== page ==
0x00000010,
        0x00000000,
        0x00000000,
        0x00000000,
        0x00000000,
        0x00000000,
        0x00000000
    };
Here are the returned words:

Code: Select all

"28"
"80000000"
"10003"
"10"
"80000006"
"9ceb27b8"
"6e8d"
"0"
"0"

LdB
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Re: Understanding the mailbox property interface

Fri Mar 29, 2019 4:31 pm

The return is 6bytes MAC address in network byte order

https://en.wikipedia.org/wiki/Endianness
Big-endian is the most common format in data networking; fields in the protocols of the Internet protocol suite, such as IPv4, IPv6, TCP, and UDP, are transmitted in big-endian order.
For this reason, big-endian byte order is also referred to as network byte order.
The arm is little endian spin the 6 bytes

Now that all said that mac address is usually put on the main LAN there are other mac addresses for the wireless etc that are pseudo randomly generated from that if the wifi chip doesn't have a set mac. Look at the linux driver for the wifi it will show where they get the mac from.

So on linux I would expect that main mac to be on

Code: Select all

/sys/class/net/eth0/address

davethomaspilot
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Re: Understanding the mailbox property interface

Fri Mar 29, 2019 4:59 pm

It's not just byte swapping. Note the nibble swapping. 0xb8 versus 0x8b. 0x27 versus 0x72, etc.

Normally, it's just the bytes that are swapped, not the nibbles.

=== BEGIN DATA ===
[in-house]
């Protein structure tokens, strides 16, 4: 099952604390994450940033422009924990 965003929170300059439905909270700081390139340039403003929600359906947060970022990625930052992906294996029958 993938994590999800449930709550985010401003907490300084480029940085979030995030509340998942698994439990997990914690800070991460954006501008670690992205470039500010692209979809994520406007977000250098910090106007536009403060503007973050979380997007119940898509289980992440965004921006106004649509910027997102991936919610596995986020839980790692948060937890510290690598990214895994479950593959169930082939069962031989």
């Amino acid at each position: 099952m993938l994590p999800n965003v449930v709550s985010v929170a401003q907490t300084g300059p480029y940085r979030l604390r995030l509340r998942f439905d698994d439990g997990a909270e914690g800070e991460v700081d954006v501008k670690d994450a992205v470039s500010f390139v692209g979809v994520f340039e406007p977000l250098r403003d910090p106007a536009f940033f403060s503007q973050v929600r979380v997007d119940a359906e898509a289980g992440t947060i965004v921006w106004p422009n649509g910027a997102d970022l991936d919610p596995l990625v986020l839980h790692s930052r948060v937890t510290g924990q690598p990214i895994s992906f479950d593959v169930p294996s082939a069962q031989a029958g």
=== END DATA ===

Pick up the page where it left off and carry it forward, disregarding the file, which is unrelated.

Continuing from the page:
Maybe if I had the memory layout (which bytes were at each address), I could figure it out.

This rpi has no eth0 (it's an rpi3A+). That's why I pasted the wlan0 MAC address in the first post.

LdB
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Re: Understanding the mailbox property interface

Fri Mar 29, 2019 5:08 pm

You posted the WLAN mac

You retreived the Ethernet MAC

They aren't allowed to match :-)

The mailbox command uses this
https://github.com/raspberrypi/firmware ... -interface
Get board MAC address

Tag: 0x00010003
Request:
Length: 0
Response:
Length: 6
Value:
u8...: MAC address in network byte order
THAT IS THE BOARD MAC ..... NOT THE WIFI MAC

As I said open up /sys/class/net/eth0/address I am sure it will match

davethomaspilot
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Re: Understanding the mailbox property interface

Fri Mar 29, 2019 5:16 pm

Again, there is no eth0
[email protected]:~/HeatTracker $ cat /sys/class/net/eth0/address
cat: /sys/class/net/eth0/address: No such file or directory
[email protected]:~/HeatTracker $
RPI3A+ does not have ethernet.

LdB
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Re: Understanding the mailbox property interface

Fri Mar 29, 2019 5:22 pm